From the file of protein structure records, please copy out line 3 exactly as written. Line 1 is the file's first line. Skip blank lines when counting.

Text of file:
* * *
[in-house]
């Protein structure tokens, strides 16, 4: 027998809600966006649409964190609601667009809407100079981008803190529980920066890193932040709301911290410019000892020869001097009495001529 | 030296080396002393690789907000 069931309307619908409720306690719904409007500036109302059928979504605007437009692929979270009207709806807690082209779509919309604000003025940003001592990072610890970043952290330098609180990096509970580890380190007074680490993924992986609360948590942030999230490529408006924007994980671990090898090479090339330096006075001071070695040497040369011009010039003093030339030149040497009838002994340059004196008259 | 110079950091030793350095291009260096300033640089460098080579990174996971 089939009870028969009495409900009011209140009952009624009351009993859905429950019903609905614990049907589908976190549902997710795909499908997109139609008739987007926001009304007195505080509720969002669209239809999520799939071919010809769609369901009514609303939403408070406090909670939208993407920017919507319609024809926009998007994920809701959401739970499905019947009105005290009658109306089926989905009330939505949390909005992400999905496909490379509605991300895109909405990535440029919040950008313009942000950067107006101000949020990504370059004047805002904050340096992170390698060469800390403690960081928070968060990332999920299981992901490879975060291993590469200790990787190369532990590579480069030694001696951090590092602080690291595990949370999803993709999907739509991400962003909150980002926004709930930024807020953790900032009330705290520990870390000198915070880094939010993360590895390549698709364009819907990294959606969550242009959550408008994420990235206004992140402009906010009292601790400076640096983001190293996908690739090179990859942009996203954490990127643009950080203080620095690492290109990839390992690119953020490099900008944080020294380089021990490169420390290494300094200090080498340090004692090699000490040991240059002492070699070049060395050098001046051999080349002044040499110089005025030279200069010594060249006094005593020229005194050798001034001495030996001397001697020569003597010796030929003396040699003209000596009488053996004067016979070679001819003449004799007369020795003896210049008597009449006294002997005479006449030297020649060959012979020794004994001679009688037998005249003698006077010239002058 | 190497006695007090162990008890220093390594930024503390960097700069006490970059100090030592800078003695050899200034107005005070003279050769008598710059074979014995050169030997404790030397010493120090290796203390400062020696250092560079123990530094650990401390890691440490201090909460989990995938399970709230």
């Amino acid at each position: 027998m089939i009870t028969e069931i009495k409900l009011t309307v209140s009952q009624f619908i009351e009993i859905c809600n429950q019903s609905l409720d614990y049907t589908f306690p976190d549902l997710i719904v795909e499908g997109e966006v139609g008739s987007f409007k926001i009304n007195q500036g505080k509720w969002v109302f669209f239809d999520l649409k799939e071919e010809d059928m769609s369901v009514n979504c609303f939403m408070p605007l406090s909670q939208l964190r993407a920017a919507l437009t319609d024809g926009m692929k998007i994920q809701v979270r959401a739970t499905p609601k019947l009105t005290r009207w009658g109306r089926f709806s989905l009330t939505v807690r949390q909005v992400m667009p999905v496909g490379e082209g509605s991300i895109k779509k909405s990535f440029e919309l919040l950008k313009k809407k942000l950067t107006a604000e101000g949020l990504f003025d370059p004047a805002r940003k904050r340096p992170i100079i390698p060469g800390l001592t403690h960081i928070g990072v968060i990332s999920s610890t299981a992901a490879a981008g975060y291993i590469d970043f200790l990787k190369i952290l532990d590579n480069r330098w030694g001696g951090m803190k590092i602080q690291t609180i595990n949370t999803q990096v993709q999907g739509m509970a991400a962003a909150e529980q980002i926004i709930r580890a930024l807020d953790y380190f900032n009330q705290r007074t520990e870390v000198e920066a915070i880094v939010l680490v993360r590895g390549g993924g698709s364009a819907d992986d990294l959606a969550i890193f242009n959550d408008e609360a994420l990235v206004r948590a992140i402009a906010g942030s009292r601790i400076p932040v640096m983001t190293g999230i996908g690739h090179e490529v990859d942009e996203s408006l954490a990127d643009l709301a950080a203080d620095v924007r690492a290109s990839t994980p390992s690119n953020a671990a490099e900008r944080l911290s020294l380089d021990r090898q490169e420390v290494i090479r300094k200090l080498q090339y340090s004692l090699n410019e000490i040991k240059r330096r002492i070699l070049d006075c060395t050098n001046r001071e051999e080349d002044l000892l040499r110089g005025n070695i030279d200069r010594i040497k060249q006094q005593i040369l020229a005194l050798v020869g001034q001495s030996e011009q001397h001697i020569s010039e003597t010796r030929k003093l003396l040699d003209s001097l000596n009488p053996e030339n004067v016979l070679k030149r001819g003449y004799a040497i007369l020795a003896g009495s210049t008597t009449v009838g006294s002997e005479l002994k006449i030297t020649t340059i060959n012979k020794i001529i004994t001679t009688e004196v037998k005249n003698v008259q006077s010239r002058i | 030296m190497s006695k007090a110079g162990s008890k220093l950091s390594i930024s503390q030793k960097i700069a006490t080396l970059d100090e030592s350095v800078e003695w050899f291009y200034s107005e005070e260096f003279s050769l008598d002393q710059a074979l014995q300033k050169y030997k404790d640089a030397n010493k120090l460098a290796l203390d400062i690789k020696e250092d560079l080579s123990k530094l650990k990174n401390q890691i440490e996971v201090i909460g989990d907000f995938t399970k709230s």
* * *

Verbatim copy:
């Amino acid at each position: 027998m089939i009870t028969e069931i009495k409900l009011t309307v209140s009952q009624f619908i009351e009993i859905c809600n429950q019903s609905l409720d614990y049907t589908f306690p976190d549902l997710i719904v795909e499908g997109e966006v139609g008739s987007f409007k926001i009304n007195q500036g505080k509720w969002v109302f669209f239809d999520l649409k799939e071919e010809d059928m769609s369901v009514n979504c609303f939403m408070p605007l406090s909670q939208l964190r993407a920017a919507l437009t319609d024809g926009m692929k998007i994920q809701v979270r959401a739970t499905p609601k019947l009105t005290r009207w009658g109306r089926f709806s989905l009330t939505v807690r949390q909005v992400m667009p999905v496909g490379e082209g509605s991300i895109k779509k909405s990535f440029e919309l919040l950008k313009k809407k942000l950067t107006a604000e101000g949020l990504f003025d370059p004047a805002r940003k904050r340096p992170i100079i390698p060469g800390l001592t403690h960081i928070g990072v968060i990332s999920s610890t299981a992901a490879a981008g975060y291993i590469d970043f200790l990787k190369i952290l532990d590579n480069r330098w030694g001696g951090m803190k590092i602080q690291t609180i595990n949370t999803q990096v993709q999907g739509m509970a991400a962003a909150e529980q980002i926004i709930r580890a930024l807020d953790y380190f900032n009330q705290r007074t520990e870390v000198e920066a915070i880094v939010l680490v993360r590895g390549g993924g698709s364009a819907d992986d990294l959606a969550i890193f242009n959550d408008e609360a994420l990235v206004r948590a992140i402009a906010g942030s009292r601790i400076p932040v640096m983001t190293g999230i996908g690739h090179e490529v990859d942009e996203s408006l954490a990127d643009l709301a950080a203080d620095v924007r690492a290109s990839t994980p390992s690119n953020a671990a490099e900008r944080l911290s020294l380089d021990r090898q490169e420390v290494i090479r300094k200090l080498q090339y340090s004692l090699n410019e000490i040991k240059r330096r002492i070699l070049d006075c060395t050098n001046r001071e051999e080349d002044l000892l040499r110089g005025n070695i030279d200069r010594i040497k060249q006094q005593i040369l020229a005194l050798v020869g001034q001495s030996e011009q001397h001697i020569s010039e003597t010796r030929k003093l003396l040699d003209s001097l000596n009488p053996e030339n004067v016979l070679k030149r001819g003449y004799a040497i007369l020795a003896g009495s210049t008597t009449v009838g006294s002997e005479l002994k006449i030297t020649t340059i060959n012979k020794i001529i004994t001679t009688e004196v037998k005249n003698v008259q006077s010239r002058i | 030296m190497s006695k007090a110079g162990s008890k220093l950091s390594i930024s503390q030793k960097i700069a006490t080396l970059d100090e030592s350095v800078e003695w050899f291009y200034s107005e005070e260096f003279s050769l008598d002393q710059a074979l014995q300033k050169y030997k404790d640089a030397n010493k120090l460098a290796l203390d400062i690789k020696e250092d560079l080579s123990k530094l650990k990174n401390q890691i440490e996971v201090i909460g989990d907000f995938t399970k709230s």